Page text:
Just got reverted again, is "I use it in acute attacks also-most homeopaths do; justify deletion (if you do) on the Talk Page " a convincing explanation? One that convinces Gareth and Howard? Is CZ comfortable "messing with anaphylactic shock"? I thought Gareth made a reasonable point, not to mention the addition seems redundant with the sentence that follows. Ramanand seems to imply that remedy selection does not take much time since he seems to be describing the use of homeopathy to control anaphylactic shock/acute attacks of ashma. I saw that Ramanand reduced the typical time for consultation with a homeopath from one hour to fifteen minutes, I assume with this scenario of "acute attacks" in mind (since it was the edit right after his revert). How do we know this is not an exaggeration or is there no consultation with "acute attacks" (even 15 minutes sounds on the long side here)? And if this remedy for "acute attacks" works so well, have any trials been done to prove to the skeptics that homeopathy is effective, at least for this type of case? This remedy would seem to be a perfect candidate for a double blind trial since individualisation appears not to be required in these cases and alleviation of the attacks should be easy to quantify. Chris Day 04:14, 16 October 2008 (UTC)
Part of the problem is that the severity of the attack is not clear. Is it, as you suggest, anaphylactic shock? Status asthmaticus? Things where it's a minute-by-minute call on whether to intubate, because laryngeal edema is one possibility? Do you have a rapid sequence intubation kit open and ready? Are arterial blood gases available? Even for a relatively mild but urgent case, that patient needs pulse oximetry, O2 by nasal cannula and by more intrusive means if the SpO2 drops. Nebulized albuterol,probably with intermittent ipratropium bromide, is almost certainly appropriate, while establishing IV access for epinephrine (unless it's intratracheal). Again assuming a serious event, a loading dose of methylpredisolone should be going on board. Howard C. Berkowitz 04:34, 16 October 2008 (UTC)
Gareth was the one that brought up anaphylactic shock, ramanand uses the phrase acute attacks. You tell me if they are the same? Either way, if homeopathic remedies can alleviate acute attacks in minutes, I'm impressed. That's definitely quantifiable and publishable. Chris Day 04:42, 16 October 2008 (UTC)
I've been verifying this with a reasonably current Lange emergency medicine text, and, while there are similarities between anaphylactic shock and the most severe form of exacerbation of asthma, there are differences.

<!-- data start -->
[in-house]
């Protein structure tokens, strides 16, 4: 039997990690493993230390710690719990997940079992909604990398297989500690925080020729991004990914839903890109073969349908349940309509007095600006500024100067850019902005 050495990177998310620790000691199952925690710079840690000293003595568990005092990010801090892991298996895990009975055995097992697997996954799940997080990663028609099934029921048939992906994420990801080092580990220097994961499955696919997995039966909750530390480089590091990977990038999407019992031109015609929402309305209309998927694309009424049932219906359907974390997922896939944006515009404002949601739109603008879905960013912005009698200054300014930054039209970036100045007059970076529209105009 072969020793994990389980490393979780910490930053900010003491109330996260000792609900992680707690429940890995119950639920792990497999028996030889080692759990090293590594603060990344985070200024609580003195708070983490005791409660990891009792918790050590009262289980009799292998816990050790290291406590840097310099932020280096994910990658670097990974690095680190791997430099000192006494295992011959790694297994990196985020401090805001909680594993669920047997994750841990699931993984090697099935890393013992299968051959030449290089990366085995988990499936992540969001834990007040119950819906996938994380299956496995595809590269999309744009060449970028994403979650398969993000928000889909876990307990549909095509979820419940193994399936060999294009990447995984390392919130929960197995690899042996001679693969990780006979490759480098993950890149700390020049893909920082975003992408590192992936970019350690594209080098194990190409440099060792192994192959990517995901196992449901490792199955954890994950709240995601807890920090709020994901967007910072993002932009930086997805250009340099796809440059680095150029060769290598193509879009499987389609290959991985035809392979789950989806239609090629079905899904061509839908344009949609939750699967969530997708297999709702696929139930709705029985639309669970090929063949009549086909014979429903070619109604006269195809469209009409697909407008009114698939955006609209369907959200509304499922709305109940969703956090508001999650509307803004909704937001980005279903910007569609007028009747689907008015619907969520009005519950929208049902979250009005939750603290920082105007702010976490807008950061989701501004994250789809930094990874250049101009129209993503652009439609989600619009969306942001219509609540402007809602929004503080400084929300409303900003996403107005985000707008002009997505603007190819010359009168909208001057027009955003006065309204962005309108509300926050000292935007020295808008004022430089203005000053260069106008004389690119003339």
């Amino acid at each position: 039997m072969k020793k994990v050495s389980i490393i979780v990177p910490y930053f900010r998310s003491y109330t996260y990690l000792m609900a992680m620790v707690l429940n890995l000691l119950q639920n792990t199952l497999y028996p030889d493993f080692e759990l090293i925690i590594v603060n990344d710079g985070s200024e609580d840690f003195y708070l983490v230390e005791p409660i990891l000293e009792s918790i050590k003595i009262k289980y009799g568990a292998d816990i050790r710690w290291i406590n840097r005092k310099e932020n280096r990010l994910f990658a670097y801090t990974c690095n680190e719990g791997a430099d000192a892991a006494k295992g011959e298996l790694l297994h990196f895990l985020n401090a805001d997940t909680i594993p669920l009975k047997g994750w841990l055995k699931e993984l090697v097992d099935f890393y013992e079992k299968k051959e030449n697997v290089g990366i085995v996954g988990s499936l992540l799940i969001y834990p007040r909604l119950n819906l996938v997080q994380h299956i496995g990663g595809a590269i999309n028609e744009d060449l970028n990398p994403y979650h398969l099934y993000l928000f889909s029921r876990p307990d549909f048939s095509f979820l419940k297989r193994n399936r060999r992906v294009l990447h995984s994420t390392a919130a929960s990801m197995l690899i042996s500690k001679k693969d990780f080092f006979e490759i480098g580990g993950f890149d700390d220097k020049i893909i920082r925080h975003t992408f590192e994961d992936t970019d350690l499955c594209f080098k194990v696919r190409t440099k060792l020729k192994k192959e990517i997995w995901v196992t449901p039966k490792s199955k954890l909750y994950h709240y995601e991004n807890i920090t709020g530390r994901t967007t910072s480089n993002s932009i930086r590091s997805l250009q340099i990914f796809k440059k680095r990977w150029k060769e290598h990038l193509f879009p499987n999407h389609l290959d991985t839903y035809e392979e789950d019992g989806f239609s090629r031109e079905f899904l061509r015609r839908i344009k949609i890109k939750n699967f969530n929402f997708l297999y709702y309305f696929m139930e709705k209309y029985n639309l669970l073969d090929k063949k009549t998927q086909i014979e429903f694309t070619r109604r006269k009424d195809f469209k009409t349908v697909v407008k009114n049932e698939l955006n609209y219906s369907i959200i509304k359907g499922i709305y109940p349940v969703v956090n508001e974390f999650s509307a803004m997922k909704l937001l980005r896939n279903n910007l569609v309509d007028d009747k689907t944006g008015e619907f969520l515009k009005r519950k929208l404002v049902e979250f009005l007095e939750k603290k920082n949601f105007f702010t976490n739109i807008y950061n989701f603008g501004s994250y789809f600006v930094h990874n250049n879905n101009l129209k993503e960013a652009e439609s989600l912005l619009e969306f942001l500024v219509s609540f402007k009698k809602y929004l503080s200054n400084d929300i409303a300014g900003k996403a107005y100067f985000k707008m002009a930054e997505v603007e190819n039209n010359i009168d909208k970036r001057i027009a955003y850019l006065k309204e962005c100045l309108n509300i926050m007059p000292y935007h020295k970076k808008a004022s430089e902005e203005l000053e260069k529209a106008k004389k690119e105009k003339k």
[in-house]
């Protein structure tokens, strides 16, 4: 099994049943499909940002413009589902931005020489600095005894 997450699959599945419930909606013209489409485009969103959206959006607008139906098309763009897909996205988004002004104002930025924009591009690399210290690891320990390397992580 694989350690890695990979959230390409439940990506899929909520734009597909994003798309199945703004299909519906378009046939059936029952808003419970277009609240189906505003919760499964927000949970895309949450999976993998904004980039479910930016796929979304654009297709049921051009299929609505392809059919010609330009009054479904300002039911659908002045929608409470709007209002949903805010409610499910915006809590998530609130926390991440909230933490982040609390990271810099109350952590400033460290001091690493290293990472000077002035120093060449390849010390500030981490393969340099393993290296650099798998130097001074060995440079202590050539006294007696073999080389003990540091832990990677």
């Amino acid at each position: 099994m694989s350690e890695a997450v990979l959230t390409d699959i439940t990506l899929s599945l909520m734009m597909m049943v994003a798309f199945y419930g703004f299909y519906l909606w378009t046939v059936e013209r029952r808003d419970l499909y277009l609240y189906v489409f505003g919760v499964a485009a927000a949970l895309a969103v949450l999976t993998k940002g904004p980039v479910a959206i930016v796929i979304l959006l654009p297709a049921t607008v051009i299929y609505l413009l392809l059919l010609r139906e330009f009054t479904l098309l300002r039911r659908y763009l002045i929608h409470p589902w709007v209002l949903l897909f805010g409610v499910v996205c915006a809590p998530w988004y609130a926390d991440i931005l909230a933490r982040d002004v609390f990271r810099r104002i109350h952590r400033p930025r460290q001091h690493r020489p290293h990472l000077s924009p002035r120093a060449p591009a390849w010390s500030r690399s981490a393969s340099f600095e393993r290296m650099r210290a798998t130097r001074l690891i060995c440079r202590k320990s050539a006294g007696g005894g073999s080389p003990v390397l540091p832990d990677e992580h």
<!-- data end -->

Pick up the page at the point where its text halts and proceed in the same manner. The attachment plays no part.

In both, you want tight monitoring of the airway, but laryngeal edema is far more a threat in anaphylactic shock than status asthmaticus. The tendency to secure the airway by intubation is greater in anaphylaxis, because with sufficient edema, you may not be able to intubate -- you may have to do cricothryotomy or something more invasive. Epinephrine is the first-line drug for analphylaxis, with antihistamines (H1 and H2 both). and beta-adrenergic agonists as backup drugs; in severe asthma, beta-adrenergic agonists are the first-line, supplemented with anticholinergics. Both call for parenteral corticosteroids, but those take hours to take effect.
On occasion, my ex-wife managed both. Howard C. Berkowitz 04:56, 16 October 2008 (UTC)
There is some, 'individualization' involved even in acute attacks (of Bronchitis) - & no, I'm not talking of anaphylactic shocks. I did mention some remedies earlier (like Ars.Alb., Nat.Sulph & Ipecac), but it's difficult to explain all that to non-homeopaths, so I haven't included it in the article.—Ramanand Jhingade 03:11, 17 October 2008 (UTC)
Why is it so difficult to explain? I can give a mechanism of action for most pharmacologic drugs, or at least a reasonable approach to one? Perhaps the homeopathic model that there are no causes and effects are making it hard to explain. Howard C. Berkowitz 04:56, 16 October 2008 (UTC)

In any event, if it cannot be explained, and can only be taken on faith, it belongs in a CZ article in much the form "Creationists believe that all forms were created by the deity and there has never been evolution." Try that. "Remedies", as opposed to non-homeopathic-lingo "symptoms", do not explain anything.
Please do not tell me I'd understand if I tried it -- oh, and I happen to consider "skeptic" a compliment, so if you are trying to intimidate me with that, it's a waste of time. Howard C. Berkowitz04:37, 17 October 2008 (UTC)

Reality (pardon the expression) check?

It annoys me that I can't find a cherished book in my medical library, a 1934 volume entitled Modern Office and General Practice. I cherish it because I have never seen, collected in one medical publications, as many things that are useless or actively dangerous. Glancing around, the first medical book that greets my eyes (the medical shelves are in another room) is a 1985 text on immunology, growing dated.

May I ask why there is so much emphasis on what Osler and Hahnemann said about physicians I will cheerly stipulate were clueless? Would it not be more to the point to find current and respected physicians taking current therapies to such task--perhaps things that have a reasonable base in molecular pharmacology, such as substance P transmission in chronic pain, or in insulin receptor insensitivity and the bleeding-edge work with incretin analogues, with immunomodulators, with any number of things? Where, in homeopathy, are the hotly debated discussions on what some large-scale randomized controlled trials really mean in current therapy?

(cues up Rocky Horror soundtrack) Let's all do the time warp againHoward C. Berkowitz 23:03, 16 October 2008 (UTC)